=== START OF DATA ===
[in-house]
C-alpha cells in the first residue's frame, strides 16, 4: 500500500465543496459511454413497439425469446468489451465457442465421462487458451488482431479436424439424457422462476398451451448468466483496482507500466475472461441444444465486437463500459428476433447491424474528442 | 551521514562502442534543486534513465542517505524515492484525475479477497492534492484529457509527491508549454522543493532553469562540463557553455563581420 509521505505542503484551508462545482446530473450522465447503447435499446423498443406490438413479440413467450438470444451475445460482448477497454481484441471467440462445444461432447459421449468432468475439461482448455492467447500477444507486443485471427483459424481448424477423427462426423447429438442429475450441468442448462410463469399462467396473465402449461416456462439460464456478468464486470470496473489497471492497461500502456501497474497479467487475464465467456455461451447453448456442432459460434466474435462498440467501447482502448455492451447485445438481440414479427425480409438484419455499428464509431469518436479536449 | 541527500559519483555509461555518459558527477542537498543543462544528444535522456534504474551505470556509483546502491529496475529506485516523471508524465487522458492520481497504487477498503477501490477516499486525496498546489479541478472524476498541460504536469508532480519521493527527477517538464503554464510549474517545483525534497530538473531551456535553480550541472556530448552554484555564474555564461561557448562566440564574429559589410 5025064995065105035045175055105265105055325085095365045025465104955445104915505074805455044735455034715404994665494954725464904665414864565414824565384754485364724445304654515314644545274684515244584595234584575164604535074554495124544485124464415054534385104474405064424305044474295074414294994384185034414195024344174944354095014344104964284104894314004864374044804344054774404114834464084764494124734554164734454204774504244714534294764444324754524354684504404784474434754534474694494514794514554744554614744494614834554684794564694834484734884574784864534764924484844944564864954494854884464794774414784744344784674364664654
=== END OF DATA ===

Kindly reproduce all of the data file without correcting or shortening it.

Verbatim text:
[in-house]
C-alpha cells in the first residue's frame, strides 16, 4: 500500500465543496459511454413497439425469446468489451465457442465421462487458451488482431479436424439424457422462476398451451448468466483496482507500466475472461441444444465486437463500459428476433447491424474528442 | 551521514562502442534543486534513465542517505524515492484525475479477497492534492484529457509527491508549454522543493532553469562540463557553455563581420 509521505505542503484551508462545482446530473450522465447503447435499446423498443406490438413479440413467450438470444451475445460482448477497454481484441471467440462445444461432447459421449468432468475439461482448455492467447500477444507486443485471427483459424481448424477423427462426423447429438442429475450441468442448462410463469399462467396473465402449461416456462439460464456478468464486470470496473489497471492497461500502456501497474497479467487475464465467456455461451447453448456442432459460434466474435462498440467501447482502448455492451447485445438481440414479427425480409438484419455499428464509431469518436479536449 | 541527500559519483555509461555518459558527477542537498543543462544528444535522456534504474551505470556509483546502491529496475529506485516523471508524465487522458492520481497504487477498503477501490477516499486525496498546489479541478472524476498541460504536469508532480519521493527527477517538464503554464510549474517545483525534497530538473531551456535553480550541472556530448552554484555564474555564461561557448562566440564574429559589410 5025064995065105035045175055105265105055325085095365045025465104955445104915505074805455044735455034715404994665494954725464904665414864565414824565384754485364724445304654515314644545274684515244584595234584575164604535074554495124544485124464415054534385104474405064424305044474295074414294994384185034414195024344174944354095014344104964284104894314004864374044804344054774404114834464084764494124734554164734454204774504244714534294764444324754524354684504404784474434754534474694494514794514554744554614744494614834554684794564694834484734884574784864534764924484844944564864954494854884464794774414784744344784674364664654